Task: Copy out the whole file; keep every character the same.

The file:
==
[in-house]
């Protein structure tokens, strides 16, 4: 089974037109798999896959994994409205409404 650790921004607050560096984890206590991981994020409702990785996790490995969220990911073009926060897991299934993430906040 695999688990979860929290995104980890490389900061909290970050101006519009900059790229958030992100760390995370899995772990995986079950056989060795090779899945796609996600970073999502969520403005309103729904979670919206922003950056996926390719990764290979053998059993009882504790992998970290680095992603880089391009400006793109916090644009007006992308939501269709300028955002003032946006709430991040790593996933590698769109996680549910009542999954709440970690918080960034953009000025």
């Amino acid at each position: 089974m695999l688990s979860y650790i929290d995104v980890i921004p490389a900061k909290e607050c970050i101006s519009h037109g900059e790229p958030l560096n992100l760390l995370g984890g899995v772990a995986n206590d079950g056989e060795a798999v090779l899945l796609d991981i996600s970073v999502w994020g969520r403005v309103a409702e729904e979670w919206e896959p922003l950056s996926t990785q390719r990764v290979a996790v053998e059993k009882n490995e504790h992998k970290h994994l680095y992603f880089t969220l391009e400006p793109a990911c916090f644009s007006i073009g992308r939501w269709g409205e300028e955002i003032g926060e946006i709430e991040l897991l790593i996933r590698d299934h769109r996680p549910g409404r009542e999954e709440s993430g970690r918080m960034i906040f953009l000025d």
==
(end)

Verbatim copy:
[in-house]
């Protein structure tokens, strides 16, 4: 089974037109798999896959994994409205409404 650790921004607050560096984890206590991981994020409702990785996790490995969220990911073009926060897991299934993430906040 695999688990979860929290995104980890490389900061909290970050101006519009900059790229958030992100760390995370899995772990995986079950056989060795090779899945796609996600970073999502969520403005309103729904979670919206922003950056996926390719990764290979053998059993009882504790992998970290680095992603880089391009400006793109916090644009007006992308939501269709300028955002003032946006709430991040790593996933590698769109996680549910009542999954709440970690918080960034953009000025």
């Amino acid at each position: 089974m695999l688990s979860y650790i929290d995104v980890i921004p490389a900061k909290e607050c970050i101006s519009h037109g900059e790229p958030l560096n992100l760390l995370g984890g899995v772990a995986n206590d079950g056989e060795a798999v090779l899945l796609d991981i996600s970073v999502w994020g969520r403005v309103a409702e729904e979670w919206e896959p922003l950056s996926t990785q390719r990764v290979a996790v053998e059993k009882n490995e504790h992998k970290h994994l680095y992603f880089t969220l391009e400006p793109a990911c916090f644009s007006i073009g992308r939501w269709g409205e300028e955002i003032g926060e946006i709430e991040l897991l790593i996933r590698d299934h769109r996680p549910g409404r009542e999954e709440s993430g970690r918080m960034i906040f953009l000025d």